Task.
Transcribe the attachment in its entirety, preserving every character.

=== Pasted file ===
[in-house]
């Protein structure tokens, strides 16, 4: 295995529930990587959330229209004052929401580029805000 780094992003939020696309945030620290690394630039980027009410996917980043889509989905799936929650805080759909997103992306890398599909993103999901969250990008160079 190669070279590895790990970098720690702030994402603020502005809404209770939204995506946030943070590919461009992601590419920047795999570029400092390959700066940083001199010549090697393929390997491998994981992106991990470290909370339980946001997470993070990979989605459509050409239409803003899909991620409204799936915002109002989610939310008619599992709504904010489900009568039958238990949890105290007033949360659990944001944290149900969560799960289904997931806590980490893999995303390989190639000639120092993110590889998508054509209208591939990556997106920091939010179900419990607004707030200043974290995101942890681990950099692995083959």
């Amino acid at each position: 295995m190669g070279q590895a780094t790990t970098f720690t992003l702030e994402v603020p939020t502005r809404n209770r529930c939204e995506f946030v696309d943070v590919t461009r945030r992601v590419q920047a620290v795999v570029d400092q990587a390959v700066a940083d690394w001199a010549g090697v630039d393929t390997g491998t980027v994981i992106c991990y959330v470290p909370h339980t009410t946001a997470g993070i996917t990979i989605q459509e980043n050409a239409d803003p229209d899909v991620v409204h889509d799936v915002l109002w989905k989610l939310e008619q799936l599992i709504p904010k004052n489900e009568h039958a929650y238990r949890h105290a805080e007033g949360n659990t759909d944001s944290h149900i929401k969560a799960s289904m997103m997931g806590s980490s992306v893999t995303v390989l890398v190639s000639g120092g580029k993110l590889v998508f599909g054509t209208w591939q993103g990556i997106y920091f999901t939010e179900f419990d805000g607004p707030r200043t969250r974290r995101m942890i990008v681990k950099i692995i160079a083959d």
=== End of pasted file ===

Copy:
[in-house]
């Protein structure tokens, strides 16, 4: 295995529930990587959330229209004052929401580029805000 780094992003939020696309945030620290690394630039980027009410996917980043889509989905799936929650805080759909997103992306890398599909993103999901969250990008160079 190669070279590895790990970098720690702030994402603020502005809404209770939204995506946030943070590919461009992601590419920047795999570029400092390959700066940083001199010549090697393929390997491998994981992106991990470290909370339980946001997470993070990979989605459509050409239409803003899909991620409204799936915002109002989610939310008619599992709504904010489900009568039958238990949890105290007033949360659990944001944290149900969560799960289904997931806590980490893999995303390989190639000639120092993110590889998508054509209208591939990556997106920091939010179900419990607004707030200043974290995101942890681990950099692995083959």
């Amino acid at each position: 295995m190669g070279q590895a780094t790990t970098f720690t992003l702030e994402v603020p939020t502005r809404n209770r529930c939204e995506f946030v696309d943070v590919t461009r945030r992601v590419q920047a620290v795999v570029d400092q990587a390959v700066a940083d690394w001199a010549g090697v630039d393929t390997g491998t980027v994981i992106c991990y959330v470290p909370h339980t009410t946001a997470g993070i996917t990979i989605q459509e980043n050409a239409d803003p229209d899909v991620v409204h889509d799936v915002l109002w989905k989610l939310e008619q799936l599992i709504p904010k004052n489900e009568h039958a929650y238990r949890h105290a805080e007033g949360n659990t759909d944001s944290h149900i929401k969560a799960s289904m997103m997931g806590s980490s992306v893999t995303v390989l890398v190639s000639g120092g580029k993110l590889v998508f599909g054509t209208w591939q993103g990556i997106y920091f999901t939010e179900f419990d805000g607004p707030r200043t969250r974290r995101m942890i990008v681990k950099i692995i160079a083959d």